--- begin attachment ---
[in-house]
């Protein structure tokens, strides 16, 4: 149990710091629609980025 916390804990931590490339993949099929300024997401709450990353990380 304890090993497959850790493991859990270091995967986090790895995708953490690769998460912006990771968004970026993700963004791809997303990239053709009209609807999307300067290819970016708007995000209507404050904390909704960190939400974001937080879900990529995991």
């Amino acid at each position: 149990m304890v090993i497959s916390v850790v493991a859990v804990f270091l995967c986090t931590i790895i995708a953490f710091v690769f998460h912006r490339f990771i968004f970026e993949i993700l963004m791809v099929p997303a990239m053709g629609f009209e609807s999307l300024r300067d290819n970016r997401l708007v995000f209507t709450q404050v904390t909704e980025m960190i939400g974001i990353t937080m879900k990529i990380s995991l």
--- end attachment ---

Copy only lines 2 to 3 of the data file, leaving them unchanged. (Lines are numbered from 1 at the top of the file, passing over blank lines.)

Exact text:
């Protein structure tokens, strides 16, 4: 149990710091629609980025 916390804990931590490339993949099929300024997401709450990353990380 304890090993497959850790493991859990270091995967986090790895995708953490690769998460912006990771968004970026993700963004791809997303990239053709009209609807999307300067290819970016708007995000209507404050904390909704960190939400974001937080879900990529995991």
């Amino acid at each position: 149990m304890v090993i497959s916390v850790v493991a859990v804990f270091l995967c986090t931590i790895i995708a953490f710091v690769f998460h912006r490339f990771i968004f970026e993949i993700l963004m791809v099929p997303a990239m053709g629609f009209e609807s999307l300024r300067d290819n970016r997401l708007v995000f209507t709450q404050v904390t909704e980025m960190i939400g974001i990353t937080m879900k990529i990380s995991l």